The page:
I was able to witness firsthand how she offered the gift of unconditional love to another creature that needed it, with finesse and insight. When we first adopted Motley, he was suspicious of other dogs and, it was clear, had never learned how to play. He would growl and snap if another dog came close, and if one touched him, he would erupt. The other dogs gave him a wide berth, for the most part, but Elle took it on herself to teach him that he could have friendships with other dogs. It started slowly—she would come up to him and then lay down so that he didn’t feel vulnerable (he’s shorter and lighter than she is). She got closer and closer, and would sometimes come up and play bow and then dash away. At first, he just stood there and growled, but eventually, he started to run after her. She would let him chase her, moving slower than her usual speed because at that point, he couldn’t keep up with her. When he caught her, she would fall down on the ground and roll over, tail wagging, with a big smile on her face. Once he got used to the concept of play chasing, she started to wrestle with him a bit, always being mindful of his limits. She refused to be put off by his posturing, but she never pushed him to the point where he actually felt cornered. Eventually, after a few months, the two of them were playing together daily, and Motley was able to start learning how to transfer those skills to other dogs. When he and Barkley started playing together, Elle would stay close by, watching. If it got rough, she would bounce in between the two of them in a playful way, defusing the situation, and then step back when they were calmer and let them play again. It was skillful and amazing to witness, but it was no surprise. She’s an amazing dog.
So what is the lesson for me in all of this? Elle taught me that tuning in to what another being is feeling, and understanding where they’re at, is absolutely imperative if you are going to reach them. She also taught me the value of paying attention to what others need. This sounds simple, but it’s so profound. How many of us do things for others because they’re things we want, or because we’ve been told that’s what we’re supposed to do? Gary Chapman wrote a book called The Five Love Languages, and it touches on this. We all have a “love language” (and often more than one), and we tend to try to show our love to those around us using our own primary love language. If, for example, our primary love language is gifts, we feel we’ve received love from another when they give us gifts. If the person we’re expressing love to, though, has a primary love language of words of affirmation, giving them gifts doesn’t have the same impact for them as it would for us. So many of us, though, default to showing our love based on our own love language, and then we are confused when it isn’t received in the depth or way we intend. Elle, though, doesn’t do that. She observes what the dog, or person, needs and wants, and then moves to give it to them. She was able to show Motley love, friendship, and inclusion in a pack through play in a way that he could receive. She was able to give me comfort in exactly the way that I needed it most. If she weren’t aware of that, she probably would have approached me much differently—perhaps with an invitation to play a game, which is her favorite thing. But she sensed that wasn’t what I needed, and she was able to selflessly give me what I needed. Same with Motley. She restrained her own normal way of playing until he was able to understand that she was a friend and could accept full play. I’ve seen her do this countless times with other dogs and people…watching them, gauging what they need, and then providing that to the best of her ability.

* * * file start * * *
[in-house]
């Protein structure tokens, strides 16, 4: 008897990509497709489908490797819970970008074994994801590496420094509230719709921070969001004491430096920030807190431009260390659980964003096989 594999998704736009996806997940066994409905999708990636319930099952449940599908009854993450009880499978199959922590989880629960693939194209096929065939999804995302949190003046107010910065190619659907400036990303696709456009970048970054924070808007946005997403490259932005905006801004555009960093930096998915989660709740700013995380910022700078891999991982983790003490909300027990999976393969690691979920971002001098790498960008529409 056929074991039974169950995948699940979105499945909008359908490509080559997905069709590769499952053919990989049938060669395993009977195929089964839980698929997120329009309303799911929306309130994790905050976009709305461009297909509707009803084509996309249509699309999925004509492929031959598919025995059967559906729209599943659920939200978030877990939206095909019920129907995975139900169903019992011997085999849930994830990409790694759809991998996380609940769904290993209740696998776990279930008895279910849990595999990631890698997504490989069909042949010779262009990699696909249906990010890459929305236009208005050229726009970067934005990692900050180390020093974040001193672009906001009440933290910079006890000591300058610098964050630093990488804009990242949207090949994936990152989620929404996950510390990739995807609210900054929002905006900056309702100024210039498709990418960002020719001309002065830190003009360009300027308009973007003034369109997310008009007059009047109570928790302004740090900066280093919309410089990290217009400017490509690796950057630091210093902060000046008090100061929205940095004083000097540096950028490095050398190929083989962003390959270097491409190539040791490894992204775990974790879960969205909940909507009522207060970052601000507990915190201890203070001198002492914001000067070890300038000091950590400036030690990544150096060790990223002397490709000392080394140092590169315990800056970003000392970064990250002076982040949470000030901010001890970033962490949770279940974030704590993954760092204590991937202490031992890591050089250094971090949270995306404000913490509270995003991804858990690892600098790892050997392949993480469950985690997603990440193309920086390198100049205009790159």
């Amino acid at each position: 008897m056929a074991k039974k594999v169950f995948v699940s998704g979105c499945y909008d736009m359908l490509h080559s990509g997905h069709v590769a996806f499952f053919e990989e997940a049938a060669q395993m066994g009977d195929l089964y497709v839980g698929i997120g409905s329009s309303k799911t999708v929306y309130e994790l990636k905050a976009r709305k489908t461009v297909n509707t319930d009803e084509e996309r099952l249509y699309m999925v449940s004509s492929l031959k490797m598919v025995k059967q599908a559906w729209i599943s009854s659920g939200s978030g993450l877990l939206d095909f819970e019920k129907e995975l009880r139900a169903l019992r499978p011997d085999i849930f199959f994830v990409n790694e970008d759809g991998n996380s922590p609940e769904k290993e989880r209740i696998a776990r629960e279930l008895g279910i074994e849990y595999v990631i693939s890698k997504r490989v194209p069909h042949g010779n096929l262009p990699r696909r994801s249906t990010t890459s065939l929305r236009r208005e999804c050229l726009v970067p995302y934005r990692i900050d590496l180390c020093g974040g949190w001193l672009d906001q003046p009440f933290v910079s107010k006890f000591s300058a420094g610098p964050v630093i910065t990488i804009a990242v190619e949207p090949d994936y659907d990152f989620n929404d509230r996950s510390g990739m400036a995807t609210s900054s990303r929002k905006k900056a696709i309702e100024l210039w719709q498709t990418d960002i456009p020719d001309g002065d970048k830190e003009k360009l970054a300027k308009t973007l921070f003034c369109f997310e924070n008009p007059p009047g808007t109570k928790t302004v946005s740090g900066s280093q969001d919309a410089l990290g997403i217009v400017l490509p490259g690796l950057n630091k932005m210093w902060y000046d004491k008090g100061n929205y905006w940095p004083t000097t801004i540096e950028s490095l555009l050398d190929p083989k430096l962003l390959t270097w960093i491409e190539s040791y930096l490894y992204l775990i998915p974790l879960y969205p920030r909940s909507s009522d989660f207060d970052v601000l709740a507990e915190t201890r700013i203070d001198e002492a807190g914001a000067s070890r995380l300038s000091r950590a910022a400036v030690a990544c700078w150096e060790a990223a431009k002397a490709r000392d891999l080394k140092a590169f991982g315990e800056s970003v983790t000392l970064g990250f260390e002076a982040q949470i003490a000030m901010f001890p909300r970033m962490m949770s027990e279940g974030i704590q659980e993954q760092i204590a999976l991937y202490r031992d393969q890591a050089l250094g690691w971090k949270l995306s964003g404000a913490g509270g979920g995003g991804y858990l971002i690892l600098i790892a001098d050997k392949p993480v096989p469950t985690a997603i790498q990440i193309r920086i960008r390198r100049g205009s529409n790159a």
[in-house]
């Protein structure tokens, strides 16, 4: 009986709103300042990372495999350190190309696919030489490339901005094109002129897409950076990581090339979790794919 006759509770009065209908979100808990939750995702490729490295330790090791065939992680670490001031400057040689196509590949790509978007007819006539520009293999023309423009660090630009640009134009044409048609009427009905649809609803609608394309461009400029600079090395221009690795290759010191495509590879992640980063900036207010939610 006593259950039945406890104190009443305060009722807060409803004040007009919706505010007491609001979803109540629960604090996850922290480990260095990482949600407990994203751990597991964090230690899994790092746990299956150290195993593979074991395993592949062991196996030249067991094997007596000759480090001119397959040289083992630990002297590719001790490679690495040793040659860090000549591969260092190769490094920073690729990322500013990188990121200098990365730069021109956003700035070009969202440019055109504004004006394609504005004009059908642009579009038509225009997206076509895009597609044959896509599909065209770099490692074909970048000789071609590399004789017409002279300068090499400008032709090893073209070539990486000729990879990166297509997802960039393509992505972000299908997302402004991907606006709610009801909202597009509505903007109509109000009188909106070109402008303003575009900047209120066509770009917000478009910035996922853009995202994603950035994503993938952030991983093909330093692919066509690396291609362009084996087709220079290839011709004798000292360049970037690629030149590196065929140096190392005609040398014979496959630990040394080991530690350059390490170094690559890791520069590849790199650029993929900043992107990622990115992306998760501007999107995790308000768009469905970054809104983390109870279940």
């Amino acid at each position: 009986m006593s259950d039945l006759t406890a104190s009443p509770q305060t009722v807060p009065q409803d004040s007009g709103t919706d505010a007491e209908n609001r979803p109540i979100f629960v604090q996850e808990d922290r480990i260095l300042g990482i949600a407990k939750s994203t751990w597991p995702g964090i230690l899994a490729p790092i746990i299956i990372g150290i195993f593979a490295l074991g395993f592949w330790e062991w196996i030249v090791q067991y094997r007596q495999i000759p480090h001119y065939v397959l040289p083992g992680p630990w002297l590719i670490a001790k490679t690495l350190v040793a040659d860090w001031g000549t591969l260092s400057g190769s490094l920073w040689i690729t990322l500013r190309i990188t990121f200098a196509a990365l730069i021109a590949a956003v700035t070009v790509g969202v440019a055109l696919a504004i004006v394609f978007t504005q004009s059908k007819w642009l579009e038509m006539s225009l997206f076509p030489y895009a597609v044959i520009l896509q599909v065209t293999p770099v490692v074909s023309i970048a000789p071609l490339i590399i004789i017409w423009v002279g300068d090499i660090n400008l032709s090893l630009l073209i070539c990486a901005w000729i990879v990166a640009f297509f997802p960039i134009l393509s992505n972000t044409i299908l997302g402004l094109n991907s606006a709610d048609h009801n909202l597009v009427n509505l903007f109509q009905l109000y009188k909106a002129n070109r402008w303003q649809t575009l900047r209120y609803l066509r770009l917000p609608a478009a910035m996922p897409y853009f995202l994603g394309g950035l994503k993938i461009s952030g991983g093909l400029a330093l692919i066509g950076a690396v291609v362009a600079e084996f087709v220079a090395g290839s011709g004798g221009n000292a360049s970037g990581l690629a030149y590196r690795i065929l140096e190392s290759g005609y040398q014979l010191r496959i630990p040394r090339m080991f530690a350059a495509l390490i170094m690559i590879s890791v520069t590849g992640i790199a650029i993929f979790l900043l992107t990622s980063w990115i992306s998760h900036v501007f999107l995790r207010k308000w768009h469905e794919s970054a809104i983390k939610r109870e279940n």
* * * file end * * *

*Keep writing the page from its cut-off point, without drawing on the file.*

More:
Elle has taught me, and continues to show me, how to be better. She embodies a way to really touch those around us in a way that’s more about them than ourselves. She has an empathy that is rare and wonderful, and I am inspired each day by her. She is at my feet right now as I write this, quietly sleeping. I know that if I needed her and woke her up, she would immediately assess the situation and move to give me whatever she thought I needed. She epitomizes selflessness and unconditional love. I treasure her, and each day, I strive to be that much more like her.